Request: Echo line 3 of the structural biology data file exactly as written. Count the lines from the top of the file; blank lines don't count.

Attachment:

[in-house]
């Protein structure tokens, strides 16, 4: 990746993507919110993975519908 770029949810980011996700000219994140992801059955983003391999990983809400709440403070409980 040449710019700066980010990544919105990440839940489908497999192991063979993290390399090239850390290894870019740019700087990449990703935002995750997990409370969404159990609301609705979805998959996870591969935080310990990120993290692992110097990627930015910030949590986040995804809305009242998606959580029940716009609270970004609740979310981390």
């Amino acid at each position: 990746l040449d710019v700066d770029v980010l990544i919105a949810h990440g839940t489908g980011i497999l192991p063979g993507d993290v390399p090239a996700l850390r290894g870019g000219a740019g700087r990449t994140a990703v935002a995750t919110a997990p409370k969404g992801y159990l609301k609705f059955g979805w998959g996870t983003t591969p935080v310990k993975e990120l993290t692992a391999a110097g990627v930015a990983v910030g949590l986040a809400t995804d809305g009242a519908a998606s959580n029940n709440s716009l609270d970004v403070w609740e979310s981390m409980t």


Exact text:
């Amino acid at each position: 990746l040449d710019v700066d770029v980010l990544i919105a949810h990440g839940t489908g980011i497999l192991p063979g993507d993290v390399p090239a996700l850390r290894g870019g000219a740019g700087r990449t994140a990703v935002a995750t919110a997990p409370k969404g992801y159990l609301k609705f059955g979805w998959g996870t983003t591969p935080v310990k993975e990120l993290t692992a391999a110097g990627v930015a990983v910030g949590l986040a809400t995804d809305g009242a519908a998606s959580n029940n709440s716009l609270d970004v403070w609740e979310s981390m409980t």